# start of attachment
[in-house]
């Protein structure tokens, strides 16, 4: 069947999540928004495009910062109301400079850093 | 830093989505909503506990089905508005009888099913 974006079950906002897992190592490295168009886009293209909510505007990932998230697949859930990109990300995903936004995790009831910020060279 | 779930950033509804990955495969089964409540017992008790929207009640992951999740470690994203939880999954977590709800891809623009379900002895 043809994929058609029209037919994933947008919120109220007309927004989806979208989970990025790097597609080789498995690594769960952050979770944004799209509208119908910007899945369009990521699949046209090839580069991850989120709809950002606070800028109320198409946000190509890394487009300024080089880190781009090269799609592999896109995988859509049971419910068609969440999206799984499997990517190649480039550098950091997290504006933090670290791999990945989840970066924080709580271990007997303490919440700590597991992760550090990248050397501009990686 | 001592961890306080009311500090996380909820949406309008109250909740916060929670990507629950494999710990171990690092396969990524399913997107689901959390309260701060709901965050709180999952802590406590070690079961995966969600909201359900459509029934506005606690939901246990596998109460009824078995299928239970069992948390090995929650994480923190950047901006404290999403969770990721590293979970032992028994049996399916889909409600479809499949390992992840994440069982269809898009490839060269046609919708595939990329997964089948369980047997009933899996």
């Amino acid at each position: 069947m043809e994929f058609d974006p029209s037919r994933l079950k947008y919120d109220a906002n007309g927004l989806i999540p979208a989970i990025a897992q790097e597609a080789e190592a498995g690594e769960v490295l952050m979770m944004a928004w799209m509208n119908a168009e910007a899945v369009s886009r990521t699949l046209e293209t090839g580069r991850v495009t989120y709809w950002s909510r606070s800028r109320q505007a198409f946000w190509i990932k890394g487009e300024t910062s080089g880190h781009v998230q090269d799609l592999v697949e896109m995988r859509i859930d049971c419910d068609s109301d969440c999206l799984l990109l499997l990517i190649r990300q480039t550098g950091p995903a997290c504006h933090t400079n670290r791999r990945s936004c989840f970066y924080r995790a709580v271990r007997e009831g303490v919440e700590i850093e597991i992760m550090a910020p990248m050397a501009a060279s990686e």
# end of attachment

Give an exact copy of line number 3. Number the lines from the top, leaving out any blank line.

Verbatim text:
């Amino acid at each position: 069947m043809e994929f058609d974006p029209s037919r994933l079950k947008y919120d109220a906002n007309g927004l989806i999540p979208a989970i990025a897992q790097e597609a080789e190592a498995g690594e769960v490295l952050m979770m944004a928004w799209m509208n119908a168009e910007a899945v369009s886009r990521t699949l046209e293209t090839g580069r991850v495009t989120y709809w950002s909510r606070s800028r109320q505007a198409f946000w190509i990932k890394g487009e300024t910062s080089g880190h781009v998230q090269d799609l592999v697949e896109m995988r859509i859930d049971c419910d068609s109301d969440c999206l799984l990109l499997l990517i190649r990300q480039t550098g950091p995903a997290c504006h933090t400079n670290r791999r990945s936004c989840f970066y924080r995790a709580v271990r007997e009831g303490v919440e700590i850093e597991i992760m550090a910020p990248m050397a501009a060279s990686e």